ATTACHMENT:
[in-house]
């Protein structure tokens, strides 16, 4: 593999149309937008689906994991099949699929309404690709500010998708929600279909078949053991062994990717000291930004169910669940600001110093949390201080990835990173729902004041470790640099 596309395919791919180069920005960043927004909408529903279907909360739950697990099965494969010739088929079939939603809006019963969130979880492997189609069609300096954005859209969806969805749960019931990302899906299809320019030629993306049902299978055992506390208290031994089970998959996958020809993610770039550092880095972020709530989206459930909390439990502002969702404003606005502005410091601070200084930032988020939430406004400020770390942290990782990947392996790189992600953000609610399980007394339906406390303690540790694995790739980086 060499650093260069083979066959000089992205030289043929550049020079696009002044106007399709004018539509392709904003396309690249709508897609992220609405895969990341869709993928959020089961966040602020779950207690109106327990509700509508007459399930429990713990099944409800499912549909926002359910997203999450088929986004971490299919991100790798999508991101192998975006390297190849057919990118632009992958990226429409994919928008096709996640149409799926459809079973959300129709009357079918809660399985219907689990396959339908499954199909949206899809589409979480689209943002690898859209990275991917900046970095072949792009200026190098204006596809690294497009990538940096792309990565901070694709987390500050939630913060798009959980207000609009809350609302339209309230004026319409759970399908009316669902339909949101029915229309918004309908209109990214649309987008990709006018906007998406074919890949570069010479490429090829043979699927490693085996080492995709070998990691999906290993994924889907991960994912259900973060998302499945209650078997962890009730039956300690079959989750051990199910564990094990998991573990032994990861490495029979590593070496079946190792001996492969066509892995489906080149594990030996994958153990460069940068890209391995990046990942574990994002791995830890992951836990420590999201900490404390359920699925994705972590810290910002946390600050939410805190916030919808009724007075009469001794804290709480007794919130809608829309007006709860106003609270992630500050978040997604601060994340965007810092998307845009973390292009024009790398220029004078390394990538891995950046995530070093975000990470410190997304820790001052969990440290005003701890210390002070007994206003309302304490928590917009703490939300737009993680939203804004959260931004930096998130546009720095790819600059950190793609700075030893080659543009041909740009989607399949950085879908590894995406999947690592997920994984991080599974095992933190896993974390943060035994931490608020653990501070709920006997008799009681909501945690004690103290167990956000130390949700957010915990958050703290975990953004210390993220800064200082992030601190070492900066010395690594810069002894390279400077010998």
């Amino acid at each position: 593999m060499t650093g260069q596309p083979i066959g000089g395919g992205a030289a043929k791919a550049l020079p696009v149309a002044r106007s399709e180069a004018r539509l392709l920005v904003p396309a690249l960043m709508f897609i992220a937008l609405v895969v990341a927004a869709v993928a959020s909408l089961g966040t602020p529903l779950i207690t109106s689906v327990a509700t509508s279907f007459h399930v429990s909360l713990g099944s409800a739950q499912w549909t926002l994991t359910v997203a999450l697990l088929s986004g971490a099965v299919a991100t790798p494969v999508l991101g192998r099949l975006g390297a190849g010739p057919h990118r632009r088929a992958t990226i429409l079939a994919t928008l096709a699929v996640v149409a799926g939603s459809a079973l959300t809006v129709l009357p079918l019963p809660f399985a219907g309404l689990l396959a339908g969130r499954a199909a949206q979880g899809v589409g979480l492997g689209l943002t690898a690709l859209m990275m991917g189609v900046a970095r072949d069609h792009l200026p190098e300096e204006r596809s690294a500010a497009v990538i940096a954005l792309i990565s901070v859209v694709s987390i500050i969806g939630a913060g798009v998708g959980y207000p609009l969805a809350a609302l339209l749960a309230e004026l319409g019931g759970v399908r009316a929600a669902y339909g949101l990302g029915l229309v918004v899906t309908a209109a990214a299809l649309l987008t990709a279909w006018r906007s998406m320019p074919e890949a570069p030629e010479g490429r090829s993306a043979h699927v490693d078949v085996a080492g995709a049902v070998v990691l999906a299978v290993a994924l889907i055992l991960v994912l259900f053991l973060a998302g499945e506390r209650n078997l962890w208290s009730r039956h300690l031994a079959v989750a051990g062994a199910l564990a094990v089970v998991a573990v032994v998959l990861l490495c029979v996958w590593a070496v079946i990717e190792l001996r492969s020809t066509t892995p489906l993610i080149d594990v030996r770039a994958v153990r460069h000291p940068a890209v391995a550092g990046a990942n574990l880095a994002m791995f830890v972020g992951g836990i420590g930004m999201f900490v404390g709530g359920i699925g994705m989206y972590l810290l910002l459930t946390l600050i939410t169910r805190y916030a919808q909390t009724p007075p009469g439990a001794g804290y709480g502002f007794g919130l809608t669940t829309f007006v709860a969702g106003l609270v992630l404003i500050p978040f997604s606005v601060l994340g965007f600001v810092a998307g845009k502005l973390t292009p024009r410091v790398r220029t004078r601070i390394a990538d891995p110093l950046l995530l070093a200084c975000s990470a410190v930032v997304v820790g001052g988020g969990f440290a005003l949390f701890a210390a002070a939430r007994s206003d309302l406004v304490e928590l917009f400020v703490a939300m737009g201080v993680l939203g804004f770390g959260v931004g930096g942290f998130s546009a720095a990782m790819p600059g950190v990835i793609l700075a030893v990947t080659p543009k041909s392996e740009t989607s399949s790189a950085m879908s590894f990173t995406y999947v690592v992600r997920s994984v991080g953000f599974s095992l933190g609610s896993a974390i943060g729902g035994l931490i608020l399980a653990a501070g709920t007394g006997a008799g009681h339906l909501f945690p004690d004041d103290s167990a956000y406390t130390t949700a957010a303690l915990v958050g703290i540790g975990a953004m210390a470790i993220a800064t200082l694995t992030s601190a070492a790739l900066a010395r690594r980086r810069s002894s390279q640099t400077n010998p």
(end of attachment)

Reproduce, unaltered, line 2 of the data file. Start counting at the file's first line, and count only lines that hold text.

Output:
């Protein structure tokens, strides 16, 4: 593999149309937008689906994991099949699929309404690709500010998708929600279909078949053991062994990717000291930004169910669940600001110093949390201080990835990173729902004041470790640099 596309395919791919180069920005960043927004909408529903279907909360739950697990099965494969010739088929079939939603809006019963969130979880492997189609069609300096954005859209969806969805749960019931990302899906299809320019030629993306049902299978055992506390208290031994089970998959996958020809993610770039550092880095972020709530989206459930909390439990502002969702404003606005502005410091601070200084930032988020939430406004400020770390942290990782990947392996790189992600953000609610399980007394339906406390303690540790694995790739980086 060499650093260069083979066959000089992205030289043929550049020079696009002044106007399709004018539509392709904003396309690249709508897609992220609405895969990341869709993928959020089961966040602020779950207690109106327990509700509508007459399930429990713990099944409800499912549909926002359910997203999450088929986004971490299919991100790798999508991101192998975006390297190849057919990118632009992958990226429409994919928008096709996640149409799926459809079973959300129709009357079918809660399985219907689990396959339908499954199909949206899809589409979480689209943002690898859209990275991917900046970095072949792009200026190098204006596809690294497009990538940096792309990565901070694709987390500050939630913060798009959980207000609009809350609302339209309230004026319409759970399908009316669902339909949101029915229309918004309908209109990214649309987008990709006018906007998406074919890949570069010479490429090829043979699927490693085996080492995709070998990691999906290993994924889907991960994912259900973060998302499945209650078997962890009730039956300690079959989750051990199910564990094990998991573990032994990861490495029979590593070496079946190792001996492969066509892995489906080149594990030996994958153990460069940068890209391995990046990942574990994002791995830890992951836990420590999201900490404390359920699925994705972590810290910002946390600050939410805190916030919808009724007075009469001794804290709480007794919130809608829309007006709860106003609270992630500050978040997604601060994340965007810092998307845009973390292009024009790398220029004078390394990538891995950046995530070093975000990470410190997304820790001052969990440290005003701890210390002070007994206003309302304490928590917009703490939300737009993680939203804004959260931004930096998130546009720095790819600059950190793609700075030893080659543009041909740009989607399949950085879908590894995406999947690592997920994984991080599974095992933190896993974390943060035994931490608020653990501070709920006997008799009681909501945690004690103290167990956000130390949700957010915990958050703290975990953004210390993220800064200082992030601190070492900066010395690594810069002894390279400077010998």